The Young Trustee Nominating Committee has named three students as finalists for the position—seniors Neil Kondamuri, Jacob Tobia and Katherine Zhang.
The committee was able to narrow the pool of 10 semi-finalists after six hours of deliberation, said YTNC Chair Katya Prosvirkina.
Prosvirkina, a senior, noted that the YTNC strongly considered the purpose and definition of the role in its discussions. She added that although many perceive the Young Trustee as an advocate for students, the Trustee in reality functions more as a representative.
“The role has sort of altered in meaning in that the Young Trustee doesn’t necessarily have to be an advocate of the students, but rather someone to represent to the Board what it meant for them to be a student in their own time at Duke,” Prosvirkina said.
The Young Trustee serves three years on the Board of Trustees—one year as a nonvoting member and two years as a voting member. Chris Brown, Trinity '13, was elected Young Trustee in last year's election.
All 10 of the applicants for the position were chosen as semi-finalists, and Prosvirkina noted the strength of each application, saying that the pool’s collective talent made the decision process “very difficult.”
Kondamuri, a native of Munster, Ind., is a public policy major and an economics minor. Currently a member of The Chronicle's independent editorial board, he served last year as Duke Student Government's vice president of social culture. He also is a member of a fraternity, works at the rock climbing wall in Wilson Recreation Center and has served as a crew leader for Project BUILD for three years.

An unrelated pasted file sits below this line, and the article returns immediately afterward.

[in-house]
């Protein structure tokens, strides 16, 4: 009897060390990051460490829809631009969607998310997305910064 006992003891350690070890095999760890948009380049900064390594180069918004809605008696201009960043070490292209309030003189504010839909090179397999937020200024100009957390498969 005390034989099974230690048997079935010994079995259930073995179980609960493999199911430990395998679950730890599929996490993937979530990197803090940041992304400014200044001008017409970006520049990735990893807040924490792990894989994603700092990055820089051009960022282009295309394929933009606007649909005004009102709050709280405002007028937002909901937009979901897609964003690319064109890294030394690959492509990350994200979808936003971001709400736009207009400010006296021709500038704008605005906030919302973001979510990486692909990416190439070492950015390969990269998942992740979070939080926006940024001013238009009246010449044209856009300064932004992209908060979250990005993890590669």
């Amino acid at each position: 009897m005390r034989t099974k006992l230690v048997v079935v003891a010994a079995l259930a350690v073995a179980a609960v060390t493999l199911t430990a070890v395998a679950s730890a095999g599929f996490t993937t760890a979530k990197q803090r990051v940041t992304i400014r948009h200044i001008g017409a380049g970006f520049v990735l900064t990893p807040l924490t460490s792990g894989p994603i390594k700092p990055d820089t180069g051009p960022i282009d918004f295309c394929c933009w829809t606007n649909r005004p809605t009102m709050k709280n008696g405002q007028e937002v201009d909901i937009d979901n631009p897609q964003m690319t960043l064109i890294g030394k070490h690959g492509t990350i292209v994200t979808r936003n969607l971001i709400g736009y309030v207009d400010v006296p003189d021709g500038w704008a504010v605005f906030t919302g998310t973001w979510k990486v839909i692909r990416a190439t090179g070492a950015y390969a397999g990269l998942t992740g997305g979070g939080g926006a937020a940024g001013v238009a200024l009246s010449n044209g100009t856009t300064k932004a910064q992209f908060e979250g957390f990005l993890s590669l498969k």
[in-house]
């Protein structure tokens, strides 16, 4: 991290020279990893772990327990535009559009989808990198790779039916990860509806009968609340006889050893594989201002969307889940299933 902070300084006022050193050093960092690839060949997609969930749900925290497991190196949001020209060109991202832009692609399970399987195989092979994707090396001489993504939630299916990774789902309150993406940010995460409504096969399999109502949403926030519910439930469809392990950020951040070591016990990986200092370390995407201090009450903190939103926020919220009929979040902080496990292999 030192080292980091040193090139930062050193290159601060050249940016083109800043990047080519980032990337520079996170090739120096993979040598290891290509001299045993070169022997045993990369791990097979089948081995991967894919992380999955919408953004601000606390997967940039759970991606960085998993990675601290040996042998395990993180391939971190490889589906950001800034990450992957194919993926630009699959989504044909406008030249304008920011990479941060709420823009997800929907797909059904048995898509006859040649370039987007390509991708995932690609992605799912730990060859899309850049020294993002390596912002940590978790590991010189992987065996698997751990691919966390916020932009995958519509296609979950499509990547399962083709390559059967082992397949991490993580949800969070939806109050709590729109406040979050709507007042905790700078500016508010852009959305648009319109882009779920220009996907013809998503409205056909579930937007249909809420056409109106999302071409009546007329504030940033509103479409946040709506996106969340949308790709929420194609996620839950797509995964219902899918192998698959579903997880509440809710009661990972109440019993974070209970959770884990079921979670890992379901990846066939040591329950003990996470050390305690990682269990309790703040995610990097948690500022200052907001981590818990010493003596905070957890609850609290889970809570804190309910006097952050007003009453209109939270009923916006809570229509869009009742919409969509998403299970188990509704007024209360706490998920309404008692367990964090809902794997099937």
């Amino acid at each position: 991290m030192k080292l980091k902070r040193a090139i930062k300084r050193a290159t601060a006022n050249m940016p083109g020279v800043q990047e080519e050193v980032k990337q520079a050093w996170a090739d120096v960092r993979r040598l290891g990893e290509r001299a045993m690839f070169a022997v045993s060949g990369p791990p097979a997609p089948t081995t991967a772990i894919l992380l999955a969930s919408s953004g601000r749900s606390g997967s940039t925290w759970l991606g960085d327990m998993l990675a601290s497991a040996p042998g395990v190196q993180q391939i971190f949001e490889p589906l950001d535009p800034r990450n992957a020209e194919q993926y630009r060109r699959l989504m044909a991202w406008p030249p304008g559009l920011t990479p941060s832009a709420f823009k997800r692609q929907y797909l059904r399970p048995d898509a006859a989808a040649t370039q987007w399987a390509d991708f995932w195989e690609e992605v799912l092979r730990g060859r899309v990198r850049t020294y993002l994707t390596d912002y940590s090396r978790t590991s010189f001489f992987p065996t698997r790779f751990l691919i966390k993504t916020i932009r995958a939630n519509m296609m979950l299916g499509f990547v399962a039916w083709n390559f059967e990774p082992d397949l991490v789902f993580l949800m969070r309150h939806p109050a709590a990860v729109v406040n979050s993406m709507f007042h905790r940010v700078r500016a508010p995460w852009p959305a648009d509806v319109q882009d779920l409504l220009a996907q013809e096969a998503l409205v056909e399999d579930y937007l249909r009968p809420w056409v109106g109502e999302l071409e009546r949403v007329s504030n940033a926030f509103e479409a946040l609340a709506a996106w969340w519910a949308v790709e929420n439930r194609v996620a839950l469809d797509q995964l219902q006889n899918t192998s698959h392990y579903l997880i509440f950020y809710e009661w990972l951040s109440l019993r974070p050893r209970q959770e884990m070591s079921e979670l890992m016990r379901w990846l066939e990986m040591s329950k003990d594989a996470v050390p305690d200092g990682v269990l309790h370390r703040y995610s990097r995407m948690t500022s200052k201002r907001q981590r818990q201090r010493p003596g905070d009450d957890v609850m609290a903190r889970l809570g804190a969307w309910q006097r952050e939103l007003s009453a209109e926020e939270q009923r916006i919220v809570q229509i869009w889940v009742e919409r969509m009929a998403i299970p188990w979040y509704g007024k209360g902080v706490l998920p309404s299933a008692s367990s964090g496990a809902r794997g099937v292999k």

Tobia is pursuing a Program II major in Human Rights Advocacy and Leadership and is originally from Raleigh, N.C. The vice president of equity and outreach for DSG, he has served in the past as president of Blue Devils United and is the founder and co-president of Duke Students for Gender Neutrality. Tobia is also a member of the executive team for DukeOpen, a student group advocating for endowment transparency and responsible investing.
Zhang served as chair of The Chronicle's editorial board last year and remains on the board as a member. From Charlotte, N.C., she is double majoring in English and economics. She is also a Robertson Scholar and a facilitator for Common Ground.
This year, the YTNC tweaked their process for declaring conflicts of interest between committee members and applicants—adding a ‘moderate’ category to the preexisting ‘major’ and ‘minor’ conflicts. Committee members with major conflicts of interest can neither speak nor vote on an applicant, whereas those with moderate conflicts can speak but cannot vote. Those with minor conflicts can do both.
The 14 members of the YTNC declared 26 minor conflicts of interest, 13 moderate conflicts of interest and 14 major conflicts of interest with the 10 semifinalists. The conflicts of interest were displayed throughout the deliberations and the guidelines were adhered to, Prosvirkina said.
Two people on the fourteen member committee resigned during the process, Prosvirkina said—one due to the time commitment of Panhellenic Association recruitment and the other due to a combination of Panhel recruitment and major conflicts of interest with a number of applicants.
This article was updated at 2:26 p.m. to reflect new information.